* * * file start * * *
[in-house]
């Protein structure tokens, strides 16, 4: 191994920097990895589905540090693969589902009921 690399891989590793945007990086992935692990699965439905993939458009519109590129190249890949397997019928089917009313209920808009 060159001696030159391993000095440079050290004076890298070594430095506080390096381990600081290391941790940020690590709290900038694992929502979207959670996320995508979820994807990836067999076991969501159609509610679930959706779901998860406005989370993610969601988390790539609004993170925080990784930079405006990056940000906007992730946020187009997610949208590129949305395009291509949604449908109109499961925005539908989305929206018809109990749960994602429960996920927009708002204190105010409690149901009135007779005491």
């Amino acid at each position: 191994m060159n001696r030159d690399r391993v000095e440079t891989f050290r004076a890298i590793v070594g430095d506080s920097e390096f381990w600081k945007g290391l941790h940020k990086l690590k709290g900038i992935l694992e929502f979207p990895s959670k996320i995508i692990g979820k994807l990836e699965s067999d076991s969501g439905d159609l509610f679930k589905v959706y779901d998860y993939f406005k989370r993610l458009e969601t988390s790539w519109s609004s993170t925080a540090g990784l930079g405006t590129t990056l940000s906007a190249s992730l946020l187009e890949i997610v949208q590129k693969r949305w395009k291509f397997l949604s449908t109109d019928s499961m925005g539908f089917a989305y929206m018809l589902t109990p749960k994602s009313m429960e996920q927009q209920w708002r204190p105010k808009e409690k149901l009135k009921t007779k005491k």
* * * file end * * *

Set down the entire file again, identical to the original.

[in-house]
């Protein structure tokens, strides 16, 4: 191994920097990895589905540090693969589902009921 690399891989590793945007990086992935692990699965439905993939458009519109590129190249890949397997019928089917009313209920808009 060159001696030159391993000095440079050290004076890298070594430095506080390096381990600081290391941790940020690590709290900038694992929502979207959670996320995508979820994807990836067999076991969501159609509610679930959706779901998860406005989370993610969601988390790539609004993170925080990784930079405006990056940000906007992730946020187009997610949208590129949305395009291509949604449908109109499961925005539908989305929206018809109990749960994602429960996920927009708002204190105010409690149901009135007779005491």
């Amino acid at each position: 191994m060159n001696r030159d690399r391993v000095e440079t891989f050290r004076a890298i590793v070594g430095d506080s920097e390096f381990w600081k945007g290391l941790h940020k990086l690590k709290g900038i992935l694992e929502f979207p990895s959670k996320i995508i692990g979820k994807l990836e699965s067999d076991s969501g439905d159609l509610f679930k589905v959706y779901d998860y993939f406005k989370r993610l458009e969601t988390s790539w519109s609004s993170t925080a540090g990784l930079g405006t590129t990056l940000s906007a190249s992730l946020l187009e890949i997610v949208q590129k693969r949305w395009k291509f397997l949604s449908t109109d019928s499961m925005g539908f089917a989305y929206m018809l589902t109990p749960k994602s009313m429960e996920q927009q209920w708002r204190p105010k808009e409690k149901l009135k009921t007779k005491k």